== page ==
When J.M Barrie wrote Peter Pan, I doubt he would have imagined it would enjoy such a long life. The story has been filmed, musicalised for the stage by both Bernstein and Jule Styne, Disneyfied and perennially pantomimed. It has been given major stage adaptations by the RSC and the National Theatre. Now, the National Theatre of Scotland in a collaboration between director John Tiffany and writer David Greig has given the haunting tale a major makeover with mixed results.

The idea of setting the story in Scotland at the end of the 19th century as the massive Forth Rail Bridge nears completion is a valid one. Removing the story from the tweeness of Edwardian drawing rooms is to be applauded. However in heightening the darker, psychological elements of the tale, they have also succeeded in making much of the magic disappear.

Designer Laura Hopkins dominates the stage with three impressive spans of the great bridge but the design ultimately hinders the onstage action. Rather gloomy lighting and muddy sound design doesn't help much in clarifying the action.

As Peter, RSAMD student Kevin Guthrie gives a feisty and charismatic performance, and fellow student Kirsty Mackay is a strong Wendy, practical and commanding.  However, none of the rest of the cast make much of an impression. Some of the ideas that Greig highlights are intriguing. The battle between Hook and Peter - the latter fears becoming the man he sees in the former, who in turn fears the passing of time. There are also some good lines that resonate with the predominantly young audience.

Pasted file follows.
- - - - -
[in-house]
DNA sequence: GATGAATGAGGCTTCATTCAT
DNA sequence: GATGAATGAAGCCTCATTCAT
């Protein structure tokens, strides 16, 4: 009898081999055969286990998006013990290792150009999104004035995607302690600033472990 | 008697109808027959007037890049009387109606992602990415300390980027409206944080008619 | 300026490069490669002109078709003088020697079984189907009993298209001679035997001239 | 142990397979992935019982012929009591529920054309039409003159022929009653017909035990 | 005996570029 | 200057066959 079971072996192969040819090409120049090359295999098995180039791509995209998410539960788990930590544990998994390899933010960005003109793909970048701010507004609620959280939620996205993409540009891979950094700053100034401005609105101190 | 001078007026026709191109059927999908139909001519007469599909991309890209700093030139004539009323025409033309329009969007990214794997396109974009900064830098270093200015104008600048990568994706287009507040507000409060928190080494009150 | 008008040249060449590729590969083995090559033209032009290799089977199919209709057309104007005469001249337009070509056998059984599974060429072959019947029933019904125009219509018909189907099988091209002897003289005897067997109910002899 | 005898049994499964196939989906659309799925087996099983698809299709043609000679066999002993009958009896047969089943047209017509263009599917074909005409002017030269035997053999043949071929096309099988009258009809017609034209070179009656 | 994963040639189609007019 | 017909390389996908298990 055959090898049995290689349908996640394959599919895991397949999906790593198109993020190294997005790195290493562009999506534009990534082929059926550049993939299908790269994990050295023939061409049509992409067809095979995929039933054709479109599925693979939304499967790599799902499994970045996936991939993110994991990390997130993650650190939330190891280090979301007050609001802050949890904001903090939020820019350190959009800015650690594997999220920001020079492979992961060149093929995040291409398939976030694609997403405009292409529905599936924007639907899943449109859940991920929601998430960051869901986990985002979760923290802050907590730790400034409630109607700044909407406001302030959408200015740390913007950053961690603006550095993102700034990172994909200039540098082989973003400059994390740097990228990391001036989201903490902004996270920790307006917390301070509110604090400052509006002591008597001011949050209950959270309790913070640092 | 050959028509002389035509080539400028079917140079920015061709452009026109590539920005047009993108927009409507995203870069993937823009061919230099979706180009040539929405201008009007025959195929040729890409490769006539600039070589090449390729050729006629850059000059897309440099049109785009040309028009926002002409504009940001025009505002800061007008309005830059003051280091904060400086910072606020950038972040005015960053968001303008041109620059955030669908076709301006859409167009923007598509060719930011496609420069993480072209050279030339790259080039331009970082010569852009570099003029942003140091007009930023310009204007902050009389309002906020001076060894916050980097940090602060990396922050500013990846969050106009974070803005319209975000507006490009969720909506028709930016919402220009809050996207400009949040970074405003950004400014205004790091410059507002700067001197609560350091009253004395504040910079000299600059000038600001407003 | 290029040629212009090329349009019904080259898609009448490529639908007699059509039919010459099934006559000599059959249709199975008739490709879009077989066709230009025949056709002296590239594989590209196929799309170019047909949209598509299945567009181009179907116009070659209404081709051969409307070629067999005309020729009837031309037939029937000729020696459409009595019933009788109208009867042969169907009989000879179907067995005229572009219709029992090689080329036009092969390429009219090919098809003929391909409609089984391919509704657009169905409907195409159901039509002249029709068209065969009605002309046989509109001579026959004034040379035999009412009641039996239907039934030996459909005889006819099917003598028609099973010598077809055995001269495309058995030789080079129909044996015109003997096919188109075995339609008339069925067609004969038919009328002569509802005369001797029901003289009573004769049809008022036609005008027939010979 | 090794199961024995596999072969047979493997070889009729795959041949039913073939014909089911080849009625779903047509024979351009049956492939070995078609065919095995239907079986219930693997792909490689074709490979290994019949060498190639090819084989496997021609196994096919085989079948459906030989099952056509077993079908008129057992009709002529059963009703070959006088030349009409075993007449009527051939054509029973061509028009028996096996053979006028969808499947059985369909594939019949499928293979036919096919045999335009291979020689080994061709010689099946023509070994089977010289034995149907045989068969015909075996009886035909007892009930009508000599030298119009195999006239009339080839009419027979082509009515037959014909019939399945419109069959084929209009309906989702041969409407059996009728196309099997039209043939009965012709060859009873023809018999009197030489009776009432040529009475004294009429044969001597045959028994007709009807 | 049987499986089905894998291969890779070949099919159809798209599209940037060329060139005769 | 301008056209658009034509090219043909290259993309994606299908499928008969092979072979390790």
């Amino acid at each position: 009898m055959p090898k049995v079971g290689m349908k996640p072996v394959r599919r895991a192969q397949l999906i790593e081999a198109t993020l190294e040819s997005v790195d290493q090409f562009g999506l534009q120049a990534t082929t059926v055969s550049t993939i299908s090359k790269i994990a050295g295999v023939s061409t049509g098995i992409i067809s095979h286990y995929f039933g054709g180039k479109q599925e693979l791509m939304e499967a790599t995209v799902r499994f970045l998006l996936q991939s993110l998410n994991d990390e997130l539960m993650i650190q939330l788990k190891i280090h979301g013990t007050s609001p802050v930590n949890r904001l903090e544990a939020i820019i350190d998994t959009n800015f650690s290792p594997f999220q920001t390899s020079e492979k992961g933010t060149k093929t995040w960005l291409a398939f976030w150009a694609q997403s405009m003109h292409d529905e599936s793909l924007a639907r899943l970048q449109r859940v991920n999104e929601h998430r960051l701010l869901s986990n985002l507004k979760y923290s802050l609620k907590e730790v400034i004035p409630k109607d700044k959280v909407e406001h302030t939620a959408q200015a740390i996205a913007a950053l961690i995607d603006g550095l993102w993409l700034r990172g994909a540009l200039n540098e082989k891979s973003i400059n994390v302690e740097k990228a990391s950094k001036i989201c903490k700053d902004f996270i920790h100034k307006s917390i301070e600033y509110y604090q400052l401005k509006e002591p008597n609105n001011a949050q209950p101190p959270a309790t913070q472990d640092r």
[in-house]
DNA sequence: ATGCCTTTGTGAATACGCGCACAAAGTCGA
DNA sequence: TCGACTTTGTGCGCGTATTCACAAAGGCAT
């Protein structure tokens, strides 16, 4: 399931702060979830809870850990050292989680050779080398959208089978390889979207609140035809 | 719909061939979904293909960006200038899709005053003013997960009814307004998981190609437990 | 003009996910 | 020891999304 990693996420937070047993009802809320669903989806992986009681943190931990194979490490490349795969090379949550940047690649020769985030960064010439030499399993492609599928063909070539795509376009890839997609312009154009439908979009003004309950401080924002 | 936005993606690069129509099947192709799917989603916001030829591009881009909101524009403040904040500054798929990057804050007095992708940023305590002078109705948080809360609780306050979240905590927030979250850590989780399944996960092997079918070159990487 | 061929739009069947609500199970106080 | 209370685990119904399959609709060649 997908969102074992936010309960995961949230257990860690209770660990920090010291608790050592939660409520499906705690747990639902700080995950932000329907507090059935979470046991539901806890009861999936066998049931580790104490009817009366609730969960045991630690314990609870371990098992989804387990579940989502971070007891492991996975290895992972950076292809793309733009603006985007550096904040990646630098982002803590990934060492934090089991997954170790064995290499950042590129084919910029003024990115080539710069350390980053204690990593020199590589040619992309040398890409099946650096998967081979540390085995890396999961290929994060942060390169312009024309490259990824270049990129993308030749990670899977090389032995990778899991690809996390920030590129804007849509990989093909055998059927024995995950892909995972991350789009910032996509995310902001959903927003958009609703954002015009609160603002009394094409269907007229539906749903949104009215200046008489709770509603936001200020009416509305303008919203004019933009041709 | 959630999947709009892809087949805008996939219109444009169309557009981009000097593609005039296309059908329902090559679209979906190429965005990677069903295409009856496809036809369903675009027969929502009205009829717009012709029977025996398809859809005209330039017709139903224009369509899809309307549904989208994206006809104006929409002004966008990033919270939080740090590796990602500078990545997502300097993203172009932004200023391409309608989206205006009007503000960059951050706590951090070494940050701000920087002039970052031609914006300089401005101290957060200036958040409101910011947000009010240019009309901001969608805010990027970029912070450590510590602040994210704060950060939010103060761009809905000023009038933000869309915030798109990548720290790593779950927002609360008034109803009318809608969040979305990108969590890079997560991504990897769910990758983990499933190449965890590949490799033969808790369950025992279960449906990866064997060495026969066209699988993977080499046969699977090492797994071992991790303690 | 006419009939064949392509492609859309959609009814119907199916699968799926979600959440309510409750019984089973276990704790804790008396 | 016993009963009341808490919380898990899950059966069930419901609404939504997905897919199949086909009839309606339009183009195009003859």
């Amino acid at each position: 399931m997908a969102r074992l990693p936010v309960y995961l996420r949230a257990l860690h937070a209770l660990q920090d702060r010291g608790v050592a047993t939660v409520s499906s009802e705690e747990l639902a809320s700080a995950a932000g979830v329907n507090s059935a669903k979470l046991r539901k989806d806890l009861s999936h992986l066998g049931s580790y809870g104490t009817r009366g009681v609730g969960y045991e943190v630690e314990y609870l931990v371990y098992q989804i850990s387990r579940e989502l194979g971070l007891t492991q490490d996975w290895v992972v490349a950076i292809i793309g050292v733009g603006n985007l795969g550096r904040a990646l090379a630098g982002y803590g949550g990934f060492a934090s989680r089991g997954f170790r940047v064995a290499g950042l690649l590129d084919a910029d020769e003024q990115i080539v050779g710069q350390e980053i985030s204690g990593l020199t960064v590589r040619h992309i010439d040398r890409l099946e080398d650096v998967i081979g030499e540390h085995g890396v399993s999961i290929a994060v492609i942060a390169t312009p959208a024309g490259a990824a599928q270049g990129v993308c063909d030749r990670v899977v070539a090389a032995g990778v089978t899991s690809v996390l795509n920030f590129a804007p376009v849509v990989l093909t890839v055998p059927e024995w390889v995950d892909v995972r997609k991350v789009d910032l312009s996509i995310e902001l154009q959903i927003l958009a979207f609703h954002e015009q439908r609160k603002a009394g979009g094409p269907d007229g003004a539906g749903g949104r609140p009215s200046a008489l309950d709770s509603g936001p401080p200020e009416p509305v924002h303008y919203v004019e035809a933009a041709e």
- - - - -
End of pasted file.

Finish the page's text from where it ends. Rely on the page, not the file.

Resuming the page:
There are many collaborators listed in the programme and I suspect that is part of the problem. It is a pity because some of the ideas work extremely well. But for every Tinkerbell, an exciting flying ball of fire, there is a Tiger Lily, bizarrely transformed into a she-wolf by two actresses. There is no central vision to carry forward the story in a clear and exciting way. Tiffany occasionally creates dramatic and imaginative pictures. Those successes compound the disappointment that what could have been a terrific reinvention of a classic and profound story, does not quite come off.

- Keith Paterson